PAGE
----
The situation is further aggravated by the fact that the pre-trial detention facilities are packed to overflowing. As of 8 April 2016, Moscow’s remand centres housed 11,909 inmates, a figure which exceeds the maximum intended capacity by 47%. This is a result of the fact that the courts are not obliged by law to take into account the occupancy rates of the pre-trial facilities when making remand decisions.

The remand prisons also appear to suffer from a lack of junior inspectors available to accompany suspects and defendants to the offices of investigators and lawyers. This means that it can take a long time for lawyers to gain access to their clients – in some cases most of a working day, including a lunch break.

The problems faced in terms of gaining access to a lawyer from within pre-trial detention facilities represent an infringement of the constitutional right to a legal defence to which suspects are entitled from the time when they are taken into custody. Defence counsels find it difficult to access their clients despite making the necessary arrangements, and court-appointed lawyers sometimes abandon any attempt to visit defendants due to the problems involved in gaining access.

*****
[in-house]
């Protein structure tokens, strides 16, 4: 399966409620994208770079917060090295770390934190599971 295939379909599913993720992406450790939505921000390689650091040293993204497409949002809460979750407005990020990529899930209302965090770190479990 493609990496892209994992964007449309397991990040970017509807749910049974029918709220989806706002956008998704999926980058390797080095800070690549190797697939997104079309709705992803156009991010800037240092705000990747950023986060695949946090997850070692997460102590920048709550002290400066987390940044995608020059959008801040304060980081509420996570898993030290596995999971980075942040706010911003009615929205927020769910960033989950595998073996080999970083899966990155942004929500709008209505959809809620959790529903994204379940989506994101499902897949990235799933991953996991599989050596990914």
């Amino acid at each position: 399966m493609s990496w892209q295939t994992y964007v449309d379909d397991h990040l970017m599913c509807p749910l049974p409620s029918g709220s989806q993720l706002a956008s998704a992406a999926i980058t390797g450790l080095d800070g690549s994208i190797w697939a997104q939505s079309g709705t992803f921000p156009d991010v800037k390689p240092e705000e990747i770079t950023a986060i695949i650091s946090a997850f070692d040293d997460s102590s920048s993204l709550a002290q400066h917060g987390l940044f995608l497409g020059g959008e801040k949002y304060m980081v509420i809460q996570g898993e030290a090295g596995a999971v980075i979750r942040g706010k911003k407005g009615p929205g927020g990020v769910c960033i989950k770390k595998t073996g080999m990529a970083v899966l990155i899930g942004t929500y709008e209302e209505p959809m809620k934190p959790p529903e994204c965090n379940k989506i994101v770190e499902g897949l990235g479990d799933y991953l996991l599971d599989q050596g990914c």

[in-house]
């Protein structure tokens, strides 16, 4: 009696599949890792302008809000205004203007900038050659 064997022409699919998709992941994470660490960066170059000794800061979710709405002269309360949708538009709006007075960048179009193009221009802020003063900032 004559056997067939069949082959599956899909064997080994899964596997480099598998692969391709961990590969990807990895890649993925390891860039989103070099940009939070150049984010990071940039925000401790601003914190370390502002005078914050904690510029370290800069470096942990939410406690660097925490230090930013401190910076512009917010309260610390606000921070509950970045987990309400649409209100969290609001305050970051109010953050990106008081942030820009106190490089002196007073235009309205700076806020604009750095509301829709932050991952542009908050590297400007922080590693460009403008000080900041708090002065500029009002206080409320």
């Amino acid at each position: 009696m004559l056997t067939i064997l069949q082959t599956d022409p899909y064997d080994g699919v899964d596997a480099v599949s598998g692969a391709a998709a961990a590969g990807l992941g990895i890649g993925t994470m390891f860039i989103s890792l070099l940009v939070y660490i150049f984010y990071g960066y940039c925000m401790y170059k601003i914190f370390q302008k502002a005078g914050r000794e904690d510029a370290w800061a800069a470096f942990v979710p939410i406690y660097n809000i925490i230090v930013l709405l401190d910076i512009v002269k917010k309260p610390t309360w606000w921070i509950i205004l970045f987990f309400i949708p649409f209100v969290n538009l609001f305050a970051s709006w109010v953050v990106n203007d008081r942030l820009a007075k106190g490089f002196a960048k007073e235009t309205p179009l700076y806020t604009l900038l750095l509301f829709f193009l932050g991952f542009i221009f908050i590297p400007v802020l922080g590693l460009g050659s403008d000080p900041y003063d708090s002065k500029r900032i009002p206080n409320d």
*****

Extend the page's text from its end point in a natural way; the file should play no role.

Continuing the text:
This leaves us in a vicious circle – a right is enshrined in law, but the exercise of this right is unfortunately rendered impossible.

And yet what is at stake is the fate of an individual and the question of their guilt or innocence.

What is the solution? The first task is to open new and modern pre-trial detention facilities. The second is to introduce and make wider use of electronic queuing systems, and the last is to remand fewer people in custody.